Then we did a demonstration using popcorn, to help the kids understand convection, conduction and radiation. We first put popcorn into the air popper (which once I pulled it out, we realized it really didn't use air to pop! So we talked about it), the microwave and the stove top. We talked about how the various methods of cooking the popcorn worked. Air popper uses convection, stove top uses conduction and the microwave uses radiation. Later we would eat the results of our experiment and see if there was a taste difference! Then we had the kids become popcorn kernels by laying down on the floor. Then we "heated" them up and had them begin to "pop". Silly fun.
Next week, we are going to be heading to a Nuclear Plant to learn about how they work, as part of our week on electricity, so we felt some introduction to the atom would help them at the tour next week and understanding better what they will be hearing/seeing. So our awesome resident scientist, introduced them to the idea of the atom by using the analogy of a pizza. She asked them what their favorite toppings on a pizza were and then drew a circle to represent the pizza and an inner circle to be where the pizza toppings they liked would go. She used P's to represent the pepperoni and then N's to represent the second topping. She put + signs for being "positive" since they like those toppings. Then she drew another outer circle and said that these would be the toppings they don't like and put (-) negative marks for those toppings that they didn't like, increasing by 2's as each outer circle was drawn, till we got to 8 (-) marks. Then we had the kids make their own atom using pom-poms and black markers with hot glue. They drew their nucleus and some outer rings and then glued pompoms in two different colors inside the nucleus to represent protons/neutrons and then glues a different color for the electron rings.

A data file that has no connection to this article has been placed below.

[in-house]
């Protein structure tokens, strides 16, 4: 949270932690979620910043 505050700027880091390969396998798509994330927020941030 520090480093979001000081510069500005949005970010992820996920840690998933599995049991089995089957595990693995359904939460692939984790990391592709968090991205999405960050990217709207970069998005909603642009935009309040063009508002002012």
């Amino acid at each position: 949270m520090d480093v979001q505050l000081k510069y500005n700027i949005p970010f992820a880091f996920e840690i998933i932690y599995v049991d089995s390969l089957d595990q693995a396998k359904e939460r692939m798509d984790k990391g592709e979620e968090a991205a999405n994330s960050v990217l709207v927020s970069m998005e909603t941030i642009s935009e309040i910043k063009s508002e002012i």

It was a brief introduction to just get them to see that an atom as protons and neutrons in the nucleus and is surrounded by rings of electrons. We wanted them to be exposed to the idea of positive and negative charge as well. We also watched a short video about nuclear energy.
To end our time together, before we ate the labors of our conduction, convection and radiation experiment; we played a review game - Solagratiamom™ Orchestra Style! The way this is played is - you break the kids up into "sections" of the orchestra and then you become the Conductor. You ask a review question and then you "play the orchestra" by sections or in full, by moving your baton between them, back and forth, section to section and at times playing them in full orchestra, as they recite or sing the work back to you. They have to all be listening because they don't know if the baton will be pointed to their section causing them to pick up mid sentence, as the Conductor moves between sections at will. :) Lots of fun! We of course, had the kids "air play" their instrument sections to go along with the fun. Our percussion was pretty lively!